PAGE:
A time-transplanted Martin Longley slides back to the heyday of prog-jazz space-rock.
Wolverhampton Wulfrun Hall
A powerful double bill of alternative outfits that came to prominence in the early 1970s. Hawkwind were the official headliners, getting to play for over 90 minutes, but Focus still delivered around an hour’s worth of prog virtuosity, with most of the audience already staunchly in place, arriving early for the prompt 7.30pm start.
Whereas Hawkwind have evolved their sonic attack over the decades, albeit very gradually, Focus are dedicated to a close replication of their signature sound. The Dutch flautist and Hammond organist Thijs Van Leer has always been at the helm, but drummer Pierre Van Der Linden has been onboard virtually from the beginning, even though he was subsequently absent for a few decades. The younger members are now bassist Bobby Jacobs and guitarist Menno Gootjes, the latter confidently aping the skull-drilling complexity of Jan Akkerman’s original parts.
Most folks will know, if anything, the epic multi-faceted Sylvia and Hocus Pocus, with Leer’s ascending yodels, plus abundant time-changes, guitar razoring aplenty, and numerous huffing build-ups. These tunes were negotiated with absolute precision, capturing the recorded evidence, but also loading up with a thrill of immediacy, as if the pieces had been penned only a few days earlier.
There was still time to uncover less familiar numbers, stretching out more into organ groove, extended guitar frazzling and fluttering flute-work. Of particular note was Eruption, an extended work from their second album. Leer might not appear very nimble nowadays, but his musical chops remain intact, when it comes to lips, fingers, breath and tonsils.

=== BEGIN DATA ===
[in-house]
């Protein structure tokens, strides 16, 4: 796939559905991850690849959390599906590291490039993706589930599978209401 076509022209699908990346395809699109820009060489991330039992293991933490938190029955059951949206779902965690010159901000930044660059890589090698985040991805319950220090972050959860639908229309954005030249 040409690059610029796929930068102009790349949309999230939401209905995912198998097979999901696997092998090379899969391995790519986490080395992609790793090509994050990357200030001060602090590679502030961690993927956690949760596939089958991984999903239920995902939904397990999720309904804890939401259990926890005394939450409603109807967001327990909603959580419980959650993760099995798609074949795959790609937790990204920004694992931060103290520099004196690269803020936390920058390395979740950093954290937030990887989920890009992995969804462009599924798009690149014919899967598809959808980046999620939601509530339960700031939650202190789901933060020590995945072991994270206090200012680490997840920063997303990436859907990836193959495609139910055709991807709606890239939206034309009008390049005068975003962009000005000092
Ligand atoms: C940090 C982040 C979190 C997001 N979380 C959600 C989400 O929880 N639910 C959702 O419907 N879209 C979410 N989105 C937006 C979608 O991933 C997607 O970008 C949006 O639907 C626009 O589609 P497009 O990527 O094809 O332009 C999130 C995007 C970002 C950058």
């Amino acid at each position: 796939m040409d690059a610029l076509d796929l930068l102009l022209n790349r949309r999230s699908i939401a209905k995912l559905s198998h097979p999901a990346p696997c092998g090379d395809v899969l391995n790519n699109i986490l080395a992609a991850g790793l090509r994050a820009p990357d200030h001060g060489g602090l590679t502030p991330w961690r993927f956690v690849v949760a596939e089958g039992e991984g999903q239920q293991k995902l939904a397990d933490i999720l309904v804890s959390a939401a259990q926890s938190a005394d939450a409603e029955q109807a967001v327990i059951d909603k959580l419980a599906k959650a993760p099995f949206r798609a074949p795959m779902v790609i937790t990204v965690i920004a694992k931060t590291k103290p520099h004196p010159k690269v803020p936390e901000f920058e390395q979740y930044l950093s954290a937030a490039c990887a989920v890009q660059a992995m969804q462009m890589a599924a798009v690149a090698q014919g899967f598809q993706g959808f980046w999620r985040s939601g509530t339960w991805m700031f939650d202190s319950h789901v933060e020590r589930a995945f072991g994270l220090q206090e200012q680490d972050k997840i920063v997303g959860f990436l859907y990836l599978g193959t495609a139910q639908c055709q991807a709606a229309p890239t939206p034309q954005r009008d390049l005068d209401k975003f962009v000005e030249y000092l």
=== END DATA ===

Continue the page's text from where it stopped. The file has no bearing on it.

Gootjes is clearly a student of this music, adding a punked-up energy to the guitar solos, edged with a smoking distortion, but still not too overloaded to obscure the dexterity of detailed phrasing. Van Der Linden manages to combine the power of a rock thunderer with the tonal variety of a jazz sticksman, so consequently his solos held an unpredictable depth, and a skin-tone suggestive of African drums.
The massive event-density of Focus made Hawkwind sound quite single minded by comparison. Their sound mix didn’t seem as balanced or projected either, although following the interval your scribe had relinquished his central position.
After worming through the by-now close-ranked masses, and gradually settling into the vibrations, it became easier to appreciate the cosmic monotony. Such a phrase is intended as a compliment, as Hawkwind have perfected a rock version of minimalism, the interest being created by slowly-changing details. Bass riffs cycling around, filled with throbbing accents, synthesisers and theremin crafting swirls of sonic space-dust, mainman Dave Brock riffing perpetually.
One of the electronicist pair, Dead Fred, sometimes switched to violin, taking on the old Simon House role, adding an unexpectedly aggressive texture to the already thickening black-hole-of-sound.
Hawkwind’s Quark, Strangeness And Charm (1977) is one of their classic albums, so Damnation Alley and Spirit Of The Age were unsurprisingly a pair of song highlights, the latter ending the encore in alternative anthem fashion. Oddly, there was no Master Of The Universe, and even more unsettling was the absence of Silver Machine, but this is a combo who can please the crowd without being conventionally crowd-pleasing.